Mama, I'm Swollen
Saddle Creek, 2009
REVIEW BY: Melanie Love
ORIGINALLY PUBLISHED: 03/16/2009
Following up 2006’s explorative (both musically and lyrically) Happy Hollow, Mama I’m Swollen comes as a bit of a backpedal for the Nebraskan quartet. It’s a slice out of the emo songbook, all misery and melodrama but less of the sheer catchiness that makes your average Fall Out Boy rip-off so shamefully entertaining. Especially since these guys (Tim Kasher, Matt Maginn, Ted Stevens, and Cornbread Compton) are upwards of 30, which seems about time to step back from opening veins all over the pages of their own diaries. Indeed, Happy Hollow took up themes from religious hypocrisy to vapid suburbia, which makes this foray back into self-reflection and vague musings on humanity and hell all the more lackluster.
Still, there is some good stuff here, even if it’s not particularly substantial. Opener “In The Now” has a bit of Von Bondies flavor, combining stuttering guitars with a propulsive, fist-pumping chorus and Kasher’s increasingly unhinged vocals as he repeats, “Don’t want to live in the now / Don’t want to know what I know.” In the span of under three minutes, the song keeps alternately uncoiling and imploding, establishing Cursive’s much-appreciated penchant of playing with time and space, even as the lyrics repeat themselves into numbness. “From The Hips” fumbles this beginning burst of energy ‘til about halfway in as the drums begin to pound and the riffs climax, echoing Kasher’s self-loathing but pro-love sentiments (“I hate this damn enlightenment / We were better when we were animals”).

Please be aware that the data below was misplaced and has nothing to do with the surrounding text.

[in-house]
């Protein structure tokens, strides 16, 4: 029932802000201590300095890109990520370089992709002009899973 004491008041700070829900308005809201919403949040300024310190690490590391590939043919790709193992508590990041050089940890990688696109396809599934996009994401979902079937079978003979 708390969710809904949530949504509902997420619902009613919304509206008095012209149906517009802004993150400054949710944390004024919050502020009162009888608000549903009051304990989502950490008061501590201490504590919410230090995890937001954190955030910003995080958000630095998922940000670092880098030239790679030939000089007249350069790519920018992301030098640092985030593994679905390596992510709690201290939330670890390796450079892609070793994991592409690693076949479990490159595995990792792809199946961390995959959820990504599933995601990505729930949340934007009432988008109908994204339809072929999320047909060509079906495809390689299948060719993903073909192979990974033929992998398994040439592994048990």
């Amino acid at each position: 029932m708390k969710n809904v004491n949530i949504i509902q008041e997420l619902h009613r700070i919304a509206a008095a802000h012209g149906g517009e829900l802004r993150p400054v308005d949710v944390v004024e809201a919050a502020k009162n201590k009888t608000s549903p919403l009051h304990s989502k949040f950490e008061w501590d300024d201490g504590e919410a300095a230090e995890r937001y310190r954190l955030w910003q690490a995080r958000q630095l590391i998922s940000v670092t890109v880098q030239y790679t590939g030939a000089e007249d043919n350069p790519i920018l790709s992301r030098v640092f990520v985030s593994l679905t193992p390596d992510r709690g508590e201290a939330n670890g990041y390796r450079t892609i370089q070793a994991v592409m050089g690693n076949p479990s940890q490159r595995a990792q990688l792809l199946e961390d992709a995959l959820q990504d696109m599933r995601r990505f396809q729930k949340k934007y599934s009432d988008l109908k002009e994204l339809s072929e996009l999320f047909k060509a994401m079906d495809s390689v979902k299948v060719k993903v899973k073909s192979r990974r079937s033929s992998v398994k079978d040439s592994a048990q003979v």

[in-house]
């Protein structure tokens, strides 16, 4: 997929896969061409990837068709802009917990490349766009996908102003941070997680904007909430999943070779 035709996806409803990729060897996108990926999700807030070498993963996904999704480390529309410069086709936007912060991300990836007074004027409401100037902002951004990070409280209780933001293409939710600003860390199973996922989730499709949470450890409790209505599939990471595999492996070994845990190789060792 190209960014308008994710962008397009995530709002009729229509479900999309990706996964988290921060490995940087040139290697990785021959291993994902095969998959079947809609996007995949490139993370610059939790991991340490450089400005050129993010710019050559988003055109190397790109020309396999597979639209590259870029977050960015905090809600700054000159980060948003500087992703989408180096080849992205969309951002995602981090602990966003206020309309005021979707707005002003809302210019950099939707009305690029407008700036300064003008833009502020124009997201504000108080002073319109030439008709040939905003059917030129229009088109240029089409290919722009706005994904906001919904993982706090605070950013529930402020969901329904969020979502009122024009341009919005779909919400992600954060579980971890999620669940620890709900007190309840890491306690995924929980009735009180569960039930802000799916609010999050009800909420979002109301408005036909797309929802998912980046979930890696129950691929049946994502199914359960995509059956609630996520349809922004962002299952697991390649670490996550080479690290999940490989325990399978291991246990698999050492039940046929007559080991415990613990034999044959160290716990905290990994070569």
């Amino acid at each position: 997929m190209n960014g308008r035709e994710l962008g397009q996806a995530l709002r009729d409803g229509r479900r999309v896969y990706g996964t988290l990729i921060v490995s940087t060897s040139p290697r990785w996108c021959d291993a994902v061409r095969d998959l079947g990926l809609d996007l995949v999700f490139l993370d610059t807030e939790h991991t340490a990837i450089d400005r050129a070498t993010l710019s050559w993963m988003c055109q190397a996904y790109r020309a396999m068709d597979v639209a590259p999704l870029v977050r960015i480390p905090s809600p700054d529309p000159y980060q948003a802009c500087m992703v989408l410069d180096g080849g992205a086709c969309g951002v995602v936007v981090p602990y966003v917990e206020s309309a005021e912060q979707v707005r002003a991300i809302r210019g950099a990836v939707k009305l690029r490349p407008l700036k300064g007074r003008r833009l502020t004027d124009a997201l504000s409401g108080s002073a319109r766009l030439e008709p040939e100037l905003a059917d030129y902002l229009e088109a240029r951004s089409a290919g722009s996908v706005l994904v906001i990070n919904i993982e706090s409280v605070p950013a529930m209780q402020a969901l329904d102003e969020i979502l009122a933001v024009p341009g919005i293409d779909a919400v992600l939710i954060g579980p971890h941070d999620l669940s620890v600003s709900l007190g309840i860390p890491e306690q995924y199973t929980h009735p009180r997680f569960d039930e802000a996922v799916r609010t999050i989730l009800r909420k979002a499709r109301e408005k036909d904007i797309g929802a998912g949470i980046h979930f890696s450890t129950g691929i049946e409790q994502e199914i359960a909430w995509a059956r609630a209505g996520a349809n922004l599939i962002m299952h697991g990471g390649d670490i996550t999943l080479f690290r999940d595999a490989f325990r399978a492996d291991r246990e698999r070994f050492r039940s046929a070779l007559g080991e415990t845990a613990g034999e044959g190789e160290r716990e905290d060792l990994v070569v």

From a fairly cliché love anthem only made interesting by the throbbing, thriving instrumentation (“I Couldn’t Love You Anymore”), Mama, I’m Swollen finally gets a little interesting. “Donkeys,” with its wry, occasionally yowling vocals, ominous strains of guitars, and touches of brass, is a scathing indictment of a society fixated on pleasure and hoarding, while “Caveman” continues in a similar vein, this time mixing in punchy guitars and bouncing brass sections but keeping to a theme of only getting worse as we evolve (“Because I'm tired of standing upright / The taller we become the more dollars we can grab from that highest branch”).
Musically Cursive stretch less here than they did on earlier discs, which is especially unfortunate considering they stay parsing the same subject matter lyrically, and mixing up the song structures a bit more could make hearing “We’re going to hell!” for the sixteenth time more palatable (possibly). “Let Me Up,” which blends in flutes and some fuzzed-over riffs into its energetic key-shifts, makes a nice reprieve, but it’s closer “What Have I Done?” that swerves most welcomingly off pace with its swelling electronic atmospherics; it tells the story of a dejected would-be novelist “scratching lyrics on paper plates” as Kasher repeatedly yowls, “What have I done?”, growing increasingly hysterical as the album veers towards its finish.
Mama, I’m Swollen is mostly a case of missed expectations than real unfulfillment. There are some excellent moments, but not enough to prove the ambition Cursive has shown themselves to possess.